Interior Issues Tribal Land-Into Trust Legal Opinion
UPDATED MARCH 16, 2014: Clarified the final paragraph.
The Department of the Interior has released a long-anticipated legal opinion that clarifies its ability to take land into trust for tribes.
The opinion, announced March 12 by Interior Solicitor Hilary Tompkins at the winter meeting of the National Congress of American Indians (NCAI) in Washington, D.C., details a process the department has been using to decide whether tribes were “now under federal recognition” in 1934. That question was made paramount as a result of the 2009 Supreme Court decision in Carcieri v. Salazar, which called into question Interior’s ability to take lands into trust for tribes not under federal jurisdiction at the time the Indian Reorganization Act (IRA) became law in 1934. The decision held that the word “now” in the phrase “now under federal jurisdiction” in the first definition of “Indian” in the IRA refers to the time the IRA was passed in 1934.
Tompkins explained at the NCAI meeting that there is a two-part process to Interior’s decision-making on this issue.
“The test has been applied since I came into office in June 2009,” said Tompkins, who noted the Obama administration has taken 250,000 acres into trust for tribes to date and plans to take 500,000 total acres into trust by 2017. “Two parts: One, the tribe must show that it was under federal jurisdiction before and up to 1934…. The second prong is simple: Was that jurisdiction approved in the first prong—did it remain intact in 1934? We just have to show that it still existed from pre-1934 to 1934, and it never terminated.”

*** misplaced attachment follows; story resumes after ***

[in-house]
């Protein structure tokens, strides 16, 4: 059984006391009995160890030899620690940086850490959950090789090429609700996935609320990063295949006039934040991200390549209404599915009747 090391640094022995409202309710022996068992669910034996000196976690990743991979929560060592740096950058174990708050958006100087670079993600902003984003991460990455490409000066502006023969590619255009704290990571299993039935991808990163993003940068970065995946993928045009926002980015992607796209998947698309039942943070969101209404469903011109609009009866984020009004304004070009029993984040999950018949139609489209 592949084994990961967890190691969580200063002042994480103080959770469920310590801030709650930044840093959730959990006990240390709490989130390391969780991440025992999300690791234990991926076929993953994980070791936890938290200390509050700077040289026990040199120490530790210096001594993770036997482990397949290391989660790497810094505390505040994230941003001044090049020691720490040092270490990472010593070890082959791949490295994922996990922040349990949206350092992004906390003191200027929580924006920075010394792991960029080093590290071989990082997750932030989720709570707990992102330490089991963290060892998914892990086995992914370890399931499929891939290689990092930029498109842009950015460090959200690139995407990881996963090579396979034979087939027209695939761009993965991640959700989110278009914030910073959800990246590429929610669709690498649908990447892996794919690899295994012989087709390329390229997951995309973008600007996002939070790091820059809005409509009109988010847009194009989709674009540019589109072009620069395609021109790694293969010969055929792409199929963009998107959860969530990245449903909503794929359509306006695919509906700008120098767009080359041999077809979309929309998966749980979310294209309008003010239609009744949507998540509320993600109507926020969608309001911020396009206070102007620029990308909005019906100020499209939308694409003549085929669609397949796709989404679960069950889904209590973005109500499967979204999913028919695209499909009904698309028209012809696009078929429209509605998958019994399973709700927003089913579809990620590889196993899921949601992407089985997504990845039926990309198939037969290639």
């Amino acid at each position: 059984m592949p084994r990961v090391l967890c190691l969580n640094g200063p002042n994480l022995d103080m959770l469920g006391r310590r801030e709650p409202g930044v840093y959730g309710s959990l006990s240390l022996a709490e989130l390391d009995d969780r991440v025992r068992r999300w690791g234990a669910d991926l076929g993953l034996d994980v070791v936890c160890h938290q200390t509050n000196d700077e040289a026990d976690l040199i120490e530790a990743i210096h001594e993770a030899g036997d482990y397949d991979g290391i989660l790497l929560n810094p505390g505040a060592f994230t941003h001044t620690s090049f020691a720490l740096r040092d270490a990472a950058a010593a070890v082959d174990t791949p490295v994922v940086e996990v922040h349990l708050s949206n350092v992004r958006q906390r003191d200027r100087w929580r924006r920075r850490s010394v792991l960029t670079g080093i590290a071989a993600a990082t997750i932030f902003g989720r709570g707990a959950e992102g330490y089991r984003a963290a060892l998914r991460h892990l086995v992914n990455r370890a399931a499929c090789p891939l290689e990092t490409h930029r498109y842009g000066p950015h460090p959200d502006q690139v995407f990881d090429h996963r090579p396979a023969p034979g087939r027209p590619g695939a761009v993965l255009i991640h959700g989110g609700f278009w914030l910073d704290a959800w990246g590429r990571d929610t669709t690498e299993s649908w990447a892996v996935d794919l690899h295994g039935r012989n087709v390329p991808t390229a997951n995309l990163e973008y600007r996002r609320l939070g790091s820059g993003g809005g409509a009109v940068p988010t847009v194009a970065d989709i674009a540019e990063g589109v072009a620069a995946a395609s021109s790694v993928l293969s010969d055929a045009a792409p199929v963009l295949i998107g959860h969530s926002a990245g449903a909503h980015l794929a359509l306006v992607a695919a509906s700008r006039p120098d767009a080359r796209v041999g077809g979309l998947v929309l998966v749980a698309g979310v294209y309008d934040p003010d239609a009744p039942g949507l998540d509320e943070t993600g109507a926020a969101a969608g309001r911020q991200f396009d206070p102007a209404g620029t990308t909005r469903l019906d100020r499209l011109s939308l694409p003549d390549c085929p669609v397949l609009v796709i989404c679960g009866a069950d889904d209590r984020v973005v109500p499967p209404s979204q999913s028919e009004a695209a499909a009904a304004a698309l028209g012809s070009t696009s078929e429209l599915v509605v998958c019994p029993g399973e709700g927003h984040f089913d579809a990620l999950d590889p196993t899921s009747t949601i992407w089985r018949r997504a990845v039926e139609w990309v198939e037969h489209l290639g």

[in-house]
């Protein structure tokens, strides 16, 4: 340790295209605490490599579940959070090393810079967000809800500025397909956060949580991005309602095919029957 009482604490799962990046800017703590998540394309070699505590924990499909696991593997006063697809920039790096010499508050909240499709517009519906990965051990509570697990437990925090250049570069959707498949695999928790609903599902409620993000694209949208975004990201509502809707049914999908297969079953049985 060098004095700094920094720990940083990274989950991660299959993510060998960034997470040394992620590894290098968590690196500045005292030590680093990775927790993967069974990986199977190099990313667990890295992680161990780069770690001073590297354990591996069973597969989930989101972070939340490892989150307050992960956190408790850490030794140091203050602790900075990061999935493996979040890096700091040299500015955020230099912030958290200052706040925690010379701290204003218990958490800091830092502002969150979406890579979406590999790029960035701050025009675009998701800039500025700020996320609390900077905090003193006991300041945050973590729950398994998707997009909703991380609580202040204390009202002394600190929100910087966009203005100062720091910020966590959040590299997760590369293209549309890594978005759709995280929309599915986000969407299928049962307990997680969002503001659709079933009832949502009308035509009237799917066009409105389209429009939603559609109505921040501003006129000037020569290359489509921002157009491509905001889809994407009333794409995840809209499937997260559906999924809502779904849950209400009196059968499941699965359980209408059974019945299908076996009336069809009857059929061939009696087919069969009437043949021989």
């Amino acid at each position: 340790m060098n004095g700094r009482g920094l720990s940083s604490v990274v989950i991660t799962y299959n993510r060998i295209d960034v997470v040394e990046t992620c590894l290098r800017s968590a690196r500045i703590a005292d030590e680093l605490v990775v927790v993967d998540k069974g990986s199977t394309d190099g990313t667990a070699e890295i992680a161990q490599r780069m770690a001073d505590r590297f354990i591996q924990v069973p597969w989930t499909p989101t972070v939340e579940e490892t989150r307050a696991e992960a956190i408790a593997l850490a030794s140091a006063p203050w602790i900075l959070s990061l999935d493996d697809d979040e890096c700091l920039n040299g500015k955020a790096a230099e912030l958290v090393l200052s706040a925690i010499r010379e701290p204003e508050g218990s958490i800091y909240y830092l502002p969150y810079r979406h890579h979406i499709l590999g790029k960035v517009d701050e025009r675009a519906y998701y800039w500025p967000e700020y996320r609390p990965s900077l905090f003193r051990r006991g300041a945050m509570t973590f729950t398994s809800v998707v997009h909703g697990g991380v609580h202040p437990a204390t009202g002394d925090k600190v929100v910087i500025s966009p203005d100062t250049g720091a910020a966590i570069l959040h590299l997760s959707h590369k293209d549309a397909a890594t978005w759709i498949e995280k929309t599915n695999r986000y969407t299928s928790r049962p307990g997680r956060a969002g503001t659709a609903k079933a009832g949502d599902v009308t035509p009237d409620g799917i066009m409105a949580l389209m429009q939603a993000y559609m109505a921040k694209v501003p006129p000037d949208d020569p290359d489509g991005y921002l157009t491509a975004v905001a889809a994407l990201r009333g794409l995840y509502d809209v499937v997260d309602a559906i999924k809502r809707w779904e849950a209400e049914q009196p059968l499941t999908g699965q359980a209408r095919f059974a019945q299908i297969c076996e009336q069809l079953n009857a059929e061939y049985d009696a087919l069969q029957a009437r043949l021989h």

Treaty negotiations with the federal government, voting to ratify or not to ratify the IRA, negotiation of contracts, enforcement of trade acts, and health or social services are all actions that can be used to show that a tribe was under federal jurisdiction prior to and up to 1934, Tompkins said.
“Silence on the issue is okay,” Tompkins added. “Because you need something affirmative saying that the jurisdiction went away.”
To date, under the test, no tribes have been found by Interior to not have been under federal jurisdiction in 1934, according to Interior officials.
Tompkins said the test takes into account the Indian canons of construction, which result from Supreme Court rulings that say national statutes are to be construed liberally in favor of Indians with ambiguous provisions interpreted to their benefit. “We believe the phrase ‘under federal jurisdiction’ [in the Supreme Court Carcieri ruling] is ambiguous, so we applied the Indian canons of construction,” she said.
Tompkins’ 26-page “M-Opinion” is located on the Interior website.
Tribal leaders at the meeting widely praised Interior’s decision to release the opinion, with NCAI President Brian Cladoosby saying in a statement that the organization is “pleased the Department of the Interior has addressed one of the many problems created by the unclear and damaging language in the Carcieri decision.”
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